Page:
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Tuesday, February 4, 2014

Bragdon receives “letter of caution” for holding $180,000 job with LGC while remaining a state senator

CONCORD – The Legislative Ethics Committee offered to close the book on allegations against State Sen. Peter Bragdon Monday in a mild, “letter of caution” warning he studiously avoid lawmaking business conflicts with his job as CEO of the former Local Government Center.

Bragdon, R-Milford, has until Friday to decide if he will sign the caution letter as an informal resolution to two of the five ethics charges Concord Democratic State Rep. Rick Watrous lodged against him last fall. If Bragdon does not agree, this portion of the case heads to a formal hearing. ...

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CONCORD – The Legislative Ethics Committee offered to close the book on allegations against State Sen. Peter Bragdon Monday in a mild, “letter of caution” warning he studiously avoid lawmaking business conflicts with his job as CEO of the former Local Government Center.

Bragdon, R-Milford, has until Friday to decide if he will sign the caution letter as an informal resolution to two of the five ethics charges Concord Democratic State Rep. Rick Watrous lodged against him last fall. If Bragdon does not agree, this portion of the case heads to a formal hearing.

Last week, the panel cleared Bragdon of any intentional wrongdoing and dismissed three charges outright.

These two still at issue question whether he violated the ethics guidelines in seeking the $180,000-a-year job and whether getting paid the salary itself was an illegal gift.

Bragdon said he had yet to confide in his attorney, former Ethics Commission Chairman Russell Hilliard, but would easily make his decision on whether to sign the letter by the deadline.

In its three-page letter, Ethics Committee Chairman Martin Gross writes that Bragdon “misunderstood” that merely declaring he had a potential conflict of interest running HealthTrust Inc. and serving as a state senator was not enough to absolve him of an ethical dilemma.

Lawmakers are prohibited from taking any paying position from an entity knowing the same organization was going to have legislation pending before his or her political body.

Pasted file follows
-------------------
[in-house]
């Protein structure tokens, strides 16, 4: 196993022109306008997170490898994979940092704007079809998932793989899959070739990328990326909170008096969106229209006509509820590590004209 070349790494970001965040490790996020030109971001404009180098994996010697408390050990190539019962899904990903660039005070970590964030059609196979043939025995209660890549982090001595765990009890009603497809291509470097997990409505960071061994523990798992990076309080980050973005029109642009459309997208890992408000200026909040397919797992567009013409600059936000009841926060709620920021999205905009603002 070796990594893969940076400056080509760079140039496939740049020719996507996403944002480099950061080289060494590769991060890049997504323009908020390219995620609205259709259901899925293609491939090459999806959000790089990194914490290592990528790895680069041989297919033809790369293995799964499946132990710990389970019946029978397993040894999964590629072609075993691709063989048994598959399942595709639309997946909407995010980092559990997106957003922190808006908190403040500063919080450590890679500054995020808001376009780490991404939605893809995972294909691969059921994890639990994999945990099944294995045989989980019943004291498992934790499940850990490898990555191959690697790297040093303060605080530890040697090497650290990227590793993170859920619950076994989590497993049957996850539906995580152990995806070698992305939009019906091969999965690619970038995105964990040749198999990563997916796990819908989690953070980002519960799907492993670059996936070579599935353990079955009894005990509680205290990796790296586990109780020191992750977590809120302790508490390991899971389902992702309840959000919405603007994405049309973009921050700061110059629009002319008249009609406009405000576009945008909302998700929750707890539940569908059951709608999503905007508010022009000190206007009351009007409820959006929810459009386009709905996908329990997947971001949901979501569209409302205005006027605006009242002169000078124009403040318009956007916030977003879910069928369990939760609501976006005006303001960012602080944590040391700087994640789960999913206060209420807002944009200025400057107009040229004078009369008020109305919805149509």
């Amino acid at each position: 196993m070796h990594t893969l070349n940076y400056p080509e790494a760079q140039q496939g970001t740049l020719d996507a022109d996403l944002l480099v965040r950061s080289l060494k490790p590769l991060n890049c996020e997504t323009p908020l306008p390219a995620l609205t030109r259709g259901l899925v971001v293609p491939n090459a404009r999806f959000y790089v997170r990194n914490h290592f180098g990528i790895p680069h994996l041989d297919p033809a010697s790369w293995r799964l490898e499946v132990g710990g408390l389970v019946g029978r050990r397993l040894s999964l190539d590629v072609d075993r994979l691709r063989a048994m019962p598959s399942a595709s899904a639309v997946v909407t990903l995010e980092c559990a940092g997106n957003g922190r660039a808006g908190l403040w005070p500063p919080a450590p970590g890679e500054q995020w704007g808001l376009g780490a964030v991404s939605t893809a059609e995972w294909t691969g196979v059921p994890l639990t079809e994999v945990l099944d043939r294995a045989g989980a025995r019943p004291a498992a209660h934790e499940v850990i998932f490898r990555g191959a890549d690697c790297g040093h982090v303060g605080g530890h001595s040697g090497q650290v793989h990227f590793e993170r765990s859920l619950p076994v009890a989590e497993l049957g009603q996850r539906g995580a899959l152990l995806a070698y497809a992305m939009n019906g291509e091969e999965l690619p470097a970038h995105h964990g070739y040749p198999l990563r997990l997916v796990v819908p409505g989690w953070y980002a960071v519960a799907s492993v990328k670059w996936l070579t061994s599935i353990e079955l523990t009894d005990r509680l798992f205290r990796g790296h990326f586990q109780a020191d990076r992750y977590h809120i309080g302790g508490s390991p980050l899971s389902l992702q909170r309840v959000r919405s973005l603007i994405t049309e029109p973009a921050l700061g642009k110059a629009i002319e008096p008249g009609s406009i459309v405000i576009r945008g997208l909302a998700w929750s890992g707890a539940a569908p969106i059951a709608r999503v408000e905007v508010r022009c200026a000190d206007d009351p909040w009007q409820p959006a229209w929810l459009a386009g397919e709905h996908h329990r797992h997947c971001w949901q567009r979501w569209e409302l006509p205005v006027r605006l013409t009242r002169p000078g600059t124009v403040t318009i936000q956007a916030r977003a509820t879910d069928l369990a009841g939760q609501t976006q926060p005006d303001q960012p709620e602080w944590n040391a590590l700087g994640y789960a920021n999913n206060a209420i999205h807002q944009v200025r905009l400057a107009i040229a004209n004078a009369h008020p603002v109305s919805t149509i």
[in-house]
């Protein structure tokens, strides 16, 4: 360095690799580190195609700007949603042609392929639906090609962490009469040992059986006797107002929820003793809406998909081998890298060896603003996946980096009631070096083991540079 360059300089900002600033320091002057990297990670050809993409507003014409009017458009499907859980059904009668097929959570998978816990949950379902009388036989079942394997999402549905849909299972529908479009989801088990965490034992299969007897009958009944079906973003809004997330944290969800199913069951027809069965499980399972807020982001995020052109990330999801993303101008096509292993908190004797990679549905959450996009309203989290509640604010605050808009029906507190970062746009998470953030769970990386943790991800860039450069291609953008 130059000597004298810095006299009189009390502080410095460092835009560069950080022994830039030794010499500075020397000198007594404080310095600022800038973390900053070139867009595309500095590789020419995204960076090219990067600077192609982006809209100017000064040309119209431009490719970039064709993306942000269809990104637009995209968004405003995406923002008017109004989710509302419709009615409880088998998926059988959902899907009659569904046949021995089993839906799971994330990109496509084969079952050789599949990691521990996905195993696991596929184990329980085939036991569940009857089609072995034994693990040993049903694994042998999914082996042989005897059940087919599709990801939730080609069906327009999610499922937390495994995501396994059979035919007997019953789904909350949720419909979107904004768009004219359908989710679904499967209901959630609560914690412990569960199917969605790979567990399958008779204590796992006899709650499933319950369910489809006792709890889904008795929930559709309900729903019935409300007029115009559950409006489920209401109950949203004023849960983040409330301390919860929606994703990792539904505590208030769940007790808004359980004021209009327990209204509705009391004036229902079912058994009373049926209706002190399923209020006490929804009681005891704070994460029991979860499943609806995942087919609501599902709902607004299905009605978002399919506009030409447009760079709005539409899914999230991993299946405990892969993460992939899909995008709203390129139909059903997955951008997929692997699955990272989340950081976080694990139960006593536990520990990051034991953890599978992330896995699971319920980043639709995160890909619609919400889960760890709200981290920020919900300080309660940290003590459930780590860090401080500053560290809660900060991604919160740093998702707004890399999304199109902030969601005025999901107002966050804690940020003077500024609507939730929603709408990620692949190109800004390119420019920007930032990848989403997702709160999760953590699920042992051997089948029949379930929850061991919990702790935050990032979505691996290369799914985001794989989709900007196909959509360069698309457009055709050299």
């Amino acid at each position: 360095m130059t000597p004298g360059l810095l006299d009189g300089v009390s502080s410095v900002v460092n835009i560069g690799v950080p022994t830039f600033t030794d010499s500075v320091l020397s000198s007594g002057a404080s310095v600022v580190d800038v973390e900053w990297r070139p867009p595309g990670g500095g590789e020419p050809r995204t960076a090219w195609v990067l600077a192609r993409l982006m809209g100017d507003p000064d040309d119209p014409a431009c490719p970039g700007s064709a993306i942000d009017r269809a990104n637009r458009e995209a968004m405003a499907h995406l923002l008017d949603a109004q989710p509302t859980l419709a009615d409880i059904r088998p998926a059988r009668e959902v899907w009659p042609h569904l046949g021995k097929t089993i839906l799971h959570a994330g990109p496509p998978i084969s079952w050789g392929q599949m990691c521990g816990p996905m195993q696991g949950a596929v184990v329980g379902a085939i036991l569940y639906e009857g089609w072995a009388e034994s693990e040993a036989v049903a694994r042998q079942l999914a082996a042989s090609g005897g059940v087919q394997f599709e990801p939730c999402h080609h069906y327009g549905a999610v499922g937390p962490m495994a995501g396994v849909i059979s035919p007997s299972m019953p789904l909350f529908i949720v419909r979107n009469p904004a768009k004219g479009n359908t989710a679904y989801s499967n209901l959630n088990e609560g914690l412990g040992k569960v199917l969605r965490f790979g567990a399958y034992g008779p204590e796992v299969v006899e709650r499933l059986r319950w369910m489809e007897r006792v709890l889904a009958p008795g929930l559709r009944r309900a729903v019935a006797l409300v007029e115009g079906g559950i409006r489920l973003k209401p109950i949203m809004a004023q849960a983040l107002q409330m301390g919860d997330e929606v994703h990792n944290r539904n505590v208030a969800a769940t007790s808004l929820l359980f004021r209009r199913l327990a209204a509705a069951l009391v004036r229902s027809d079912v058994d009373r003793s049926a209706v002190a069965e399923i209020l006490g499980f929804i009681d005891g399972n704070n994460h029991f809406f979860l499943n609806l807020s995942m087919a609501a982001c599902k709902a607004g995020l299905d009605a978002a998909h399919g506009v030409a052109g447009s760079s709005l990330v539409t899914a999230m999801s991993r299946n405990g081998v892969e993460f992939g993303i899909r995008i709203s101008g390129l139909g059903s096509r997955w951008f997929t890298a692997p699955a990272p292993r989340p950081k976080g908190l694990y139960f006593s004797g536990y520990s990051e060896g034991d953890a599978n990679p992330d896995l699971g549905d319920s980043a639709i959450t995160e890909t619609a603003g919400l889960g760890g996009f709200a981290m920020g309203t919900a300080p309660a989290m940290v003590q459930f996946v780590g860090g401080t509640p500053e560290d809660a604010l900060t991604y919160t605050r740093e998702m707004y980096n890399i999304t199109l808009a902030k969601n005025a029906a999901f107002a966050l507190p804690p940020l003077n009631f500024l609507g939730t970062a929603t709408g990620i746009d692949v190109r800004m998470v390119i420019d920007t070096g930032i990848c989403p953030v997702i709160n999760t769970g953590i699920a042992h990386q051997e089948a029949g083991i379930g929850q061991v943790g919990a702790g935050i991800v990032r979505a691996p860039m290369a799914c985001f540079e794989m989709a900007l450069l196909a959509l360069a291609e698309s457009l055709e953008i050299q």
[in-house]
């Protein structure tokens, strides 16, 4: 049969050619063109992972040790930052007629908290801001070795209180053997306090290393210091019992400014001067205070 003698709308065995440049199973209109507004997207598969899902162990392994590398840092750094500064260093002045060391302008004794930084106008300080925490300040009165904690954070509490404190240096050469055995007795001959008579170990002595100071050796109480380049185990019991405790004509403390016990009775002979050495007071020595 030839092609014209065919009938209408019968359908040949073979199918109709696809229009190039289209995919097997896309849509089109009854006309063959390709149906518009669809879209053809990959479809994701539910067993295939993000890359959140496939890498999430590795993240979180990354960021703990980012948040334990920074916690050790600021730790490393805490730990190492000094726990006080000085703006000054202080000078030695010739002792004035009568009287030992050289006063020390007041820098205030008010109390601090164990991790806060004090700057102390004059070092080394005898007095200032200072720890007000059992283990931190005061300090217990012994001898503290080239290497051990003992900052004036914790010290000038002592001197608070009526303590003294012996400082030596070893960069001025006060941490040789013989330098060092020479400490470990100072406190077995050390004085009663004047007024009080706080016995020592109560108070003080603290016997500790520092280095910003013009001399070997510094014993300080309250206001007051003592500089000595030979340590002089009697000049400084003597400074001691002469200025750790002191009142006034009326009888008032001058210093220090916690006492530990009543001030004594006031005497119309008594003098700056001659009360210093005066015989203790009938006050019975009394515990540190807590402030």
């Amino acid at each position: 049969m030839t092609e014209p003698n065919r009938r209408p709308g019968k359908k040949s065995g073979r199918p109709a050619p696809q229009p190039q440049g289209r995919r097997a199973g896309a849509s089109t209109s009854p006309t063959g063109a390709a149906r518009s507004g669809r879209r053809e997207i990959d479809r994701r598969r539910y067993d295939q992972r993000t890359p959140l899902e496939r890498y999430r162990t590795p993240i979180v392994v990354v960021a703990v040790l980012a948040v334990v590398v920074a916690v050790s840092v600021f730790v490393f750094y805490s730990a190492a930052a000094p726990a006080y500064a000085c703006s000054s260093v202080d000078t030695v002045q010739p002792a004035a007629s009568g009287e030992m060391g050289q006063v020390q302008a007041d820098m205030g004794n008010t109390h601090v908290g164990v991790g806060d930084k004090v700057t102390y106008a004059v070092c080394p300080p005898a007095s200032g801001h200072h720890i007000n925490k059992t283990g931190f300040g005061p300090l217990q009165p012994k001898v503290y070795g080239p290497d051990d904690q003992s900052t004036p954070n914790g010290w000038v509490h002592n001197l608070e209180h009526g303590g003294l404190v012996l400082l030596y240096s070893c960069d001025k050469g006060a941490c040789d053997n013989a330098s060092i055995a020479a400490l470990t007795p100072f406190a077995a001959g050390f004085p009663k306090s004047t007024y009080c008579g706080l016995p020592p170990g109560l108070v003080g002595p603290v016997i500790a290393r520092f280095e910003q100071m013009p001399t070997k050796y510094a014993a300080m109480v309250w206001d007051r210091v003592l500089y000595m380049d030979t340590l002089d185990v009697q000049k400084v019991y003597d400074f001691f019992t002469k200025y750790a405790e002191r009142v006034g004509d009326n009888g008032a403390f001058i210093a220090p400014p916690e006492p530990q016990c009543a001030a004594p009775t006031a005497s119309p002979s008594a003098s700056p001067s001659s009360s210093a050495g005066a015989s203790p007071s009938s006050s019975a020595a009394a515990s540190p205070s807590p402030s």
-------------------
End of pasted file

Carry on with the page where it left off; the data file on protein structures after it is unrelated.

Yet the conflict of interest procedure for lawmakers permits them to have private positions if their actions at those jobs are “unrelated” to any legislative activity.

The panel said any alleged violations by Bragdon “can be viewed as inadvertent” because it had never described this kind of relationship before in a previous official action.

In this letter of caution, the committee advises Bragdon that he should not take part in any legislative action affecting his employer, while on the job he must physically be absent when the employer is discussing legislative actions and not have any role with HealthTrust in its dealings with state regulators.

“Even so, to lessen the possibility that your continued employment by HealthTrust may generate prohibited, official activity on your part as a state senator, as a condition of informal resolution, the committee will require this as long as you remain in the Senate,” the committee wrote.

Initially, Bragdon said he would remain as Senate president while accepting this job to run an insurance risk pool that manages health care insurance coverage for local and county governments.

On Aug. 16, three days after taking the job, Bragdon changed his mind and announced he would step down as Senate president to avoid the any appearance of a conflict of interest.

The Senate replaced Bragdon as president with Salem Republican Sen. Chuck Morse.

A few weeks later on Sept. 1, the LGC completed a reorganization splitting off into three, not-for-profit corporations.

Bragdon runs the most financially lucrative one, HealthTrust Inc. that with more than $400 million in assets is one of the five, biggest risk pools for public employee health insurance in the country.

Last week, Bragdon said he looks forward to reviewing the committee’s letter and said its decision was a relief.

“I am very relieved that the subject is either closed or heading towards closure and quite pleased at the unanimous dismissal of three of the counts,” Bragdon said.

“I think that vindicated my position. I have tried my best to conform with the ethics laws and guidelines.”

On each of the five actions, the vote was 7-0 of the committee.

Bragdon said the state’s ethics laws and guidelines are “byzantine,” lead to differing interpretations and are difficult for lawmakers to decipher.

He’s glad a study commission has been meeting more than a year on ways to overhaul the ethical operating rules for legislators.

“They are byzantine, sometimes they are contradictory,” Bragdon said.

“It can be a discouragement for folks that want to run for office. In my case, I will have spent several thousand dollars on legal fees because somebody thinks I have done something wrong,” Bragdon said.

Kevin Landrigan can reached at 321-7040 or klandrigan@nashua
telegraph.com. Also, follow Landrigan on Twitter (@Klandrigan).